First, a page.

FDCPA

The federal government offers debtors protection against abuse by debt collectors. The Fair Debt Collection Practices Act, or FDCPA, guarantees debtors these rights and imposes serious consequences on debt collectors who violate them. Unfortunately, most people don’t know their debt collection rights and allow debt collectors to abuse, harass or coerce them into paying more than they can afford.

Right #1: Freedom from Harassment
Debt collectors have the right to contact you to ask for money, but they don’t have the right to harass you. The FDCPA outlines several behaviors that debt collectors are not allowed to engage in.

  • Overly frequent phone calls. Debt collectors can only call you a few times per day. They are also not allowed to make back-to-back phone calls; the calls must be spaced several hours apart.
  • Calls at unreasonable hours. debt collectors cannot call between the hours of 8 PM and 8 AM unless they’ve received special permission from you to do so.
  • Calls at work. If you tell a debt collector not to call you at your place of business, he or she must respect that request.

Right #2: The Right to Privacy
If everybody knew how much money you owed, it might put your job or your reputation at risk. You would also be at risk of extortion–someone could force you to do something to avoid revealing the debt to someone else. For these reasons, the FDCPA has provisions to protect your privacy as a debtor.

  • Debt collectors cannot discuss your debt with anyone else. Co-signers on loans are an exception because they are equally liable for your debt.
  • Debt collectors cannot leave details of your debt on voicemail because other people might have access to the voicemail account. Most debt collectors do not leave any voicemail message at all for this reason.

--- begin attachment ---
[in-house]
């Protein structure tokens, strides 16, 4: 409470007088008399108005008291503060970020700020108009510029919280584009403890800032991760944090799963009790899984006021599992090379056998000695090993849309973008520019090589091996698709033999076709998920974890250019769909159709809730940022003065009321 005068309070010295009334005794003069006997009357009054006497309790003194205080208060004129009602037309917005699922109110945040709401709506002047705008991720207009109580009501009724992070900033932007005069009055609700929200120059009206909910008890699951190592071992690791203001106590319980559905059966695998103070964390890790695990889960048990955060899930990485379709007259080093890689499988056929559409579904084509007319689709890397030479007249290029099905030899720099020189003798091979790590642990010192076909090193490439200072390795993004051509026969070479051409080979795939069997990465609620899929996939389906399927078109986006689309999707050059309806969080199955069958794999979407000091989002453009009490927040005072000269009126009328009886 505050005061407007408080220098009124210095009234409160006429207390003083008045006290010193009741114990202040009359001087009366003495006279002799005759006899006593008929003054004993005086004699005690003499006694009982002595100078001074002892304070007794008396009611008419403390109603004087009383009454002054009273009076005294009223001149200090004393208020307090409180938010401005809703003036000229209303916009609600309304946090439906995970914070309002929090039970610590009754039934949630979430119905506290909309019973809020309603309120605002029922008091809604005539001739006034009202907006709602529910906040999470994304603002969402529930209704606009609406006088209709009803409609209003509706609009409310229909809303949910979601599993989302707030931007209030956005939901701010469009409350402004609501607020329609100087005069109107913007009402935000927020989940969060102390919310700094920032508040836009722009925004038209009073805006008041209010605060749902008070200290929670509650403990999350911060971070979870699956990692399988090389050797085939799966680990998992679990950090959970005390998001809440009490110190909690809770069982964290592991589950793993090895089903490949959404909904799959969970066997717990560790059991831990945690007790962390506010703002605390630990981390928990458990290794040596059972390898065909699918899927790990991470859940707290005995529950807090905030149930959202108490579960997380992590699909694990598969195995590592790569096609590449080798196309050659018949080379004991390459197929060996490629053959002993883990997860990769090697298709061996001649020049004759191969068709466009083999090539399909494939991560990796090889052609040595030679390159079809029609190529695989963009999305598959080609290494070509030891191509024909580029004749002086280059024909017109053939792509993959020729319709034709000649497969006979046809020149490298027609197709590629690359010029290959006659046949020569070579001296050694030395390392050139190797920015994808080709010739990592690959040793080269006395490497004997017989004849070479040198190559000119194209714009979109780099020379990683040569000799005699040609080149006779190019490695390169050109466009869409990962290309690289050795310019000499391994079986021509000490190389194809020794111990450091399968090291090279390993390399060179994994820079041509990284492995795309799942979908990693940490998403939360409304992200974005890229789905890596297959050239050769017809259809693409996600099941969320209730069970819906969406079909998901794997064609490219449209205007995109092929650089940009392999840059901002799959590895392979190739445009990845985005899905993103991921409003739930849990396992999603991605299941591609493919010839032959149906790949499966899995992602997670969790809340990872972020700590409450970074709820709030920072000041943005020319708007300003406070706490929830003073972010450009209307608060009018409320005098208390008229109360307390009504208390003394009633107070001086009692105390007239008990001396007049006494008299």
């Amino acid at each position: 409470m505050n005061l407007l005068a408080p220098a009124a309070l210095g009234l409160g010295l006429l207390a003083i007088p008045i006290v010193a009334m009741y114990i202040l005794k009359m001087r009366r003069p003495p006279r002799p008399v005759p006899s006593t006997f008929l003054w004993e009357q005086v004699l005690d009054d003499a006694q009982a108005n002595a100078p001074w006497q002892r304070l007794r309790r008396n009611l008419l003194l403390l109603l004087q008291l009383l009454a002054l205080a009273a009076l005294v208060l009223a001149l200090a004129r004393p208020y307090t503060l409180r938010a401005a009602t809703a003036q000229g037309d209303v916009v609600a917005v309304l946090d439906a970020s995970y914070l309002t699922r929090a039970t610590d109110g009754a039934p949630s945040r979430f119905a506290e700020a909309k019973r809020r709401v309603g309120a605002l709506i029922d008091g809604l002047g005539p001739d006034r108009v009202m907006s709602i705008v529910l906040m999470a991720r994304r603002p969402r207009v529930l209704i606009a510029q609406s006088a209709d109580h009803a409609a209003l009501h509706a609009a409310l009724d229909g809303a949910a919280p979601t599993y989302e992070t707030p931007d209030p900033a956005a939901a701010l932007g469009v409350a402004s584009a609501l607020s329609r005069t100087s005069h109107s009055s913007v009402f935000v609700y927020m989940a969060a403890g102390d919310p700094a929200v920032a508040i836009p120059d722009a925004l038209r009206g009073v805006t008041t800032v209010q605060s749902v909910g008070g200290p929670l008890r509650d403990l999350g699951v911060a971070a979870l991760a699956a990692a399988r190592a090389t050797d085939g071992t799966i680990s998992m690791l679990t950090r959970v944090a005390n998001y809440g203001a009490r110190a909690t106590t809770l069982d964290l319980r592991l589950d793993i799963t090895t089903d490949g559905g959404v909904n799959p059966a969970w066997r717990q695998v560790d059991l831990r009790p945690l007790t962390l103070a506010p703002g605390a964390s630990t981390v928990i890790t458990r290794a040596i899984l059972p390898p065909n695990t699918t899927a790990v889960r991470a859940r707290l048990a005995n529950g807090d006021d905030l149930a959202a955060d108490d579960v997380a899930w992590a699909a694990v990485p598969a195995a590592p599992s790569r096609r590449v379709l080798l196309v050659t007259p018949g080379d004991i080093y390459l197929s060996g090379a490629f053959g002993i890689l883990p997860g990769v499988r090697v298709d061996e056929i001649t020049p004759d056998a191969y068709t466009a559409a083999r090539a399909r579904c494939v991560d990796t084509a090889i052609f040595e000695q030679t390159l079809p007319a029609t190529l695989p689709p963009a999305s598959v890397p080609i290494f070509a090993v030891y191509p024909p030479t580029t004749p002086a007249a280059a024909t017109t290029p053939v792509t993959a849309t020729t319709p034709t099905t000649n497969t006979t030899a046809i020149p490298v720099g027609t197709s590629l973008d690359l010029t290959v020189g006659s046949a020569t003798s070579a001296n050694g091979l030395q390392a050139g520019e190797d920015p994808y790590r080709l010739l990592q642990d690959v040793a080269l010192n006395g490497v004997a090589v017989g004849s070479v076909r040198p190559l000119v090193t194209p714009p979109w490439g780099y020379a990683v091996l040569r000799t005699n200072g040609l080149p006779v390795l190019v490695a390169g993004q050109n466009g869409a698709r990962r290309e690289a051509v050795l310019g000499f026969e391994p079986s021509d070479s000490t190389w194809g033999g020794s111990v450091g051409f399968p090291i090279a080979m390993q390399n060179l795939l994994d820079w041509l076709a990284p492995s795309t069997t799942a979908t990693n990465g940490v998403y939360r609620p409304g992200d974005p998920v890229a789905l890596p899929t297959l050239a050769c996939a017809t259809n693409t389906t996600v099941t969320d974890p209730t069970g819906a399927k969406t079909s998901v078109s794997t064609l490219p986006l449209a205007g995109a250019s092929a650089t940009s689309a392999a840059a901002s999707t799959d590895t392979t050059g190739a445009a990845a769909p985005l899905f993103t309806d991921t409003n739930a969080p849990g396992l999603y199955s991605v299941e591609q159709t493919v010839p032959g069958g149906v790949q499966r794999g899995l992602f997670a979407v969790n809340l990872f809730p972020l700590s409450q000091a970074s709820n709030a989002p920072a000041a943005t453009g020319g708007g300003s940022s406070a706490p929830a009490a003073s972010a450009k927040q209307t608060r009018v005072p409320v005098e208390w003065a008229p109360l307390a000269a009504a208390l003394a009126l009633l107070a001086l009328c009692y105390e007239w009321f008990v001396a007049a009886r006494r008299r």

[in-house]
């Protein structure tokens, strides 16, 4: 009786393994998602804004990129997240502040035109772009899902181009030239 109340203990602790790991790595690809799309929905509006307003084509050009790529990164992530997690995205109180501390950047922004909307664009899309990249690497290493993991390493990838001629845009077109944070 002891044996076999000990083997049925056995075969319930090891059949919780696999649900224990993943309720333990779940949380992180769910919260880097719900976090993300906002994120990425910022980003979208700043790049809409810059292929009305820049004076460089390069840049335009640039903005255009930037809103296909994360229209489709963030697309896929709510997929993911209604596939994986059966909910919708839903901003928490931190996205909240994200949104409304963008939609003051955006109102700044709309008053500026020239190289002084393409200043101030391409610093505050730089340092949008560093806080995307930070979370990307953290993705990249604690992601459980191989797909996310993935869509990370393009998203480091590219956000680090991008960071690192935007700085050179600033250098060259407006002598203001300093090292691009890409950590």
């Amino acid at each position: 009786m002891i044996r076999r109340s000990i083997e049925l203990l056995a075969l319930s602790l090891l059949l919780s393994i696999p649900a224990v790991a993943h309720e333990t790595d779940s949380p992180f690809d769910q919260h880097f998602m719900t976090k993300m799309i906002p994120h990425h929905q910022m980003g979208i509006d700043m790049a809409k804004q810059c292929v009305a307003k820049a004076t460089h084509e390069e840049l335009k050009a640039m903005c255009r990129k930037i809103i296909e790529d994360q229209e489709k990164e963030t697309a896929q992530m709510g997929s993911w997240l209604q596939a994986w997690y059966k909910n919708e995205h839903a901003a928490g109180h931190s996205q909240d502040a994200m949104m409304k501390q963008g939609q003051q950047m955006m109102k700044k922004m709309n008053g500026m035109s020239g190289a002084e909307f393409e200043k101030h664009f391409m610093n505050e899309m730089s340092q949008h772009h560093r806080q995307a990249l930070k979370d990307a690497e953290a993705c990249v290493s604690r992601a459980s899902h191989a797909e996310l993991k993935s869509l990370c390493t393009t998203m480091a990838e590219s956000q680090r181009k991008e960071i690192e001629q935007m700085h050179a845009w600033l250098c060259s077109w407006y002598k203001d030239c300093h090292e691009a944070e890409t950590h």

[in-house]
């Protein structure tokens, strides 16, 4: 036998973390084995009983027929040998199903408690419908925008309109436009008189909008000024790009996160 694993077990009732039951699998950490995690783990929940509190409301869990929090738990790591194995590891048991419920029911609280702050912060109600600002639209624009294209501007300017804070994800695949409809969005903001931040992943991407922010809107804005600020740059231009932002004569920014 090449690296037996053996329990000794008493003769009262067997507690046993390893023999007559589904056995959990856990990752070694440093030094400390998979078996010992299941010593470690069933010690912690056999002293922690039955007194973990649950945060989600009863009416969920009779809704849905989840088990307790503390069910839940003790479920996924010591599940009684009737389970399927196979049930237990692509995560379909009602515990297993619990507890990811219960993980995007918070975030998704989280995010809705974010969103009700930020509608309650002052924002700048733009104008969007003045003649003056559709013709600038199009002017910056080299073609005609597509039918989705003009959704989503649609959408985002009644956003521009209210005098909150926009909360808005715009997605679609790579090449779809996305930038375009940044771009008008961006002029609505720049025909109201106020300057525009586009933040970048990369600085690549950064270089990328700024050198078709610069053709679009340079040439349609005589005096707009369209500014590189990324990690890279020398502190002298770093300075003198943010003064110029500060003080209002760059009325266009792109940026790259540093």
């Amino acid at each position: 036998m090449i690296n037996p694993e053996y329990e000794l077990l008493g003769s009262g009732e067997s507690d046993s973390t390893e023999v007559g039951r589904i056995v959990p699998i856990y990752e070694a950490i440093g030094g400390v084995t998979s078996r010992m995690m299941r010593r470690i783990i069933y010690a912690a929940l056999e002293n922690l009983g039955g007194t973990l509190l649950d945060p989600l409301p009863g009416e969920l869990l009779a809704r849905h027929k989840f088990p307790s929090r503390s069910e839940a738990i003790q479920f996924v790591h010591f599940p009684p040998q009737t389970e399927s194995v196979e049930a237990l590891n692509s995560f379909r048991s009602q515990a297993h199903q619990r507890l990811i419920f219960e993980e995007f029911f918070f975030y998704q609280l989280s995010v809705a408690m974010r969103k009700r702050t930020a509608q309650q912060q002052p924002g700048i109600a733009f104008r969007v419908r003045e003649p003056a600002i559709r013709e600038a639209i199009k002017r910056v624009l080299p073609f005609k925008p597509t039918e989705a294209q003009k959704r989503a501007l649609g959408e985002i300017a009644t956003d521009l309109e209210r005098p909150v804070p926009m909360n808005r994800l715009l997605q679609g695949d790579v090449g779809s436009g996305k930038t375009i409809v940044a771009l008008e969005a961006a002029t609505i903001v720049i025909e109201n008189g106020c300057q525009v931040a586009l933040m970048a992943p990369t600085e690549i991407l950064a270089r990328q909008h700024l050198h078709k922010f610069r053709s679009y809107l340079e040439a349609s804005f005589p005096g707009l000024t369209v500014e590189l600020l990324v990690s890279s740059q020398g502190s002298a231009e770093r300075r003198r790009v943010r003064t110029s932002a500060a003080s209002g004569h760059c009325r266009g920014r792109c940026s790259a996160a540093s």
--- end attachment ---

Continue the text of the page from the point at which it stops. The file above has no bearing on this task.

• Debt collectors must verify that they are speaking to you before talking about the debt. They cannot leave a message for you through someone else that identifies them as debt collectors.
  • In some cases, social media exchanges may be considered violations of privacy. The government is considering how the FDCPA applies to social media use.

Right #3: Freedom from Abuse
When you do talk a debt collector, you don’t have to put up with abusive behavior. Debt collectors are not allowed to verbally abuse you, use profanity or scream at you. They also are not allowed to make threats they don’t intend to carry out.

If a debt collector ignores or violates these rules, he or she may face hefty fines and penalties; violations may even make debt collectors liable in a civil lawsuit. Should a debt collector try to harass you in violation of these rules, tell him or her that the behavior is in violation of your FDCPA rights, end the call and contact your attorney.

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